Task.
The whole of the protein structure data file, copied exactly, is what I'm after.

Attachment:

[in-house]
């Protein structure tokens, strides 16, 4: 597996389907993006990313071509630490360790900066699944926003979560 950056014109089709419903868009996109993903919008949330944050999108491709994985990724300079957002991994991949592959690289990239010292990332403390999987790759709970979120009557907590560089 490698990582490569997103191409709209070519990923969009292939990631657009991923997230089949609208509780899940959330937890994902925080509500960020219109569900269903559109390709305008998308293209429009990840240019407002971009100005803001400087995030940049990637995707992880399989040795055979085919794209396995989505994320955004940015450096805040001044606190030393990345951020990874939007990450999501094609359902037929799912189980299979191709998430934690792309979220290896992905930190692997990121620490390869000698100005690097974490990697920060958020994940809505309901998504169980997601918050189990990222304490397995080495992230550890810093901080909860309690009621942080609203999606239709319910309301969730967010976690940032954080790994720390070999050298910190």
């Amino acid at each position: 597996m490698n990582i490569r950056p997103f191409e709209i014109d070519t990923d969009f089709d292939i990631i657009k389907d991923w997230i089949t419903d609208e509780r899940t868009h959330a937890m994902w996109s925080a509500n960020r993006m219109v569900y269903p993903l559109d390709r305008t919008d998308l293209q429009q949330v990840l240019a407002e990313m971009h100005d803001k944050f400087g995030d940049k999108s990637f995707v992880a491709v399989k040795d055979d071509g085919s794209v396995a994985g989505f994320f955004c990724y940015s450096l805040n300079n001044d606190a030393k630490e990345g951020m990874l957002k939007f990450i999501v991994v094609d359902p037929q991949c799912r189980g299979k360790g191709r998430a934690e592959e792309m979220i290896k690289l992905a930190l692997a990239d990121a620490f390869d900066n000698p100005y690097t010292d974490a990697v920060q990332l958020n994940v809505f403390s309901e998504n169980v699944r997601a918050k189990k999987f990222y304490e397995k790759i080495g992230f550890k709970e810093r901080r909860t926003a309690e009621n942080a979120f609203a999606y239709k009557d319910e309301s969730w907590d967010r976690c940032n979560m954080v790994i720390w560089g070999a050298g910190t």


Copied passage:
[in-house]
């Protein structure tokens, strides 16, 4: 597996389907993006990313071509630490360790900066699944926003979560 950056014109089709419903868009996109993903919008949330944050999108491709994985990724300079957002991994991949592959690289990239010292990332403390999987790759709970979120009557907590560089 490698990582490569997103191409709209070519990923969009292939990631657009991923997230089949609208509780899940959330937890994902925080509500960020219109569900269903559109390709305008998308293209429009990840240019407002971009100005803001400087995030940049990637995707992880399989040795055979085919794209396995989505994320955004940015450096805040001044606190030393990345951020990874939007990450999501094609359902037929799912189980299979191709998430934690792309979220290896992905930190692997990121620490390869000698100005690097974490990697920060958020994940809505309901998504169980997601918050189990990222304490397995080495992230550890810093901080909860309690009621942080609203999606239709319910309301969730967010976690940032954080790994720390070999050298910190």
């Amino acid at each position: 597996m490698n990582i490569r950056p997103f191409e709209i014109d070519t990923d969009f089709d292939i990631i657009k389907d991923w997230i089949t419903d609208e509780r899940t868009h959330a937890m994902w996109s925080a509500n960020r993006m219109v569900y269903p993903l559109d390709r305008t919008d998308l293209q429009q949330v990840l240019a407002e990313m971009h100005d803001k944050f400087g995030d940049k999108s990637f995707v992880a491709v399989k040795d055979d071509g085919s794209v396995a994985g989505f994320f955004c990724y940015s450096l805040n300079n001044d606190a030393k630490e990345g951020m990874l957002k939007f990450i999501v991994v094609d359902p037929q991949c799912r189980g299979k360790g191709r998430a934690e592959e792309m979220i290896k690289l992905a930190l692997a990239d990121a620490f390869d900066n000698p100005y690097t010292d974490a990697v920060q990332l958020n994940v809505f403390s309901e998504n169980v699944r997601a918050k189990k999987f990222y304490e397995k790759i080495g992230f550890k709970e810093r901080r909860t926003a309690e009621n942080a979120f609203a999606y239709k009557d319910e309301s969730w907590d967010r976690c940032n979560m954080v790994i720390w560089g070999a050298g910190t």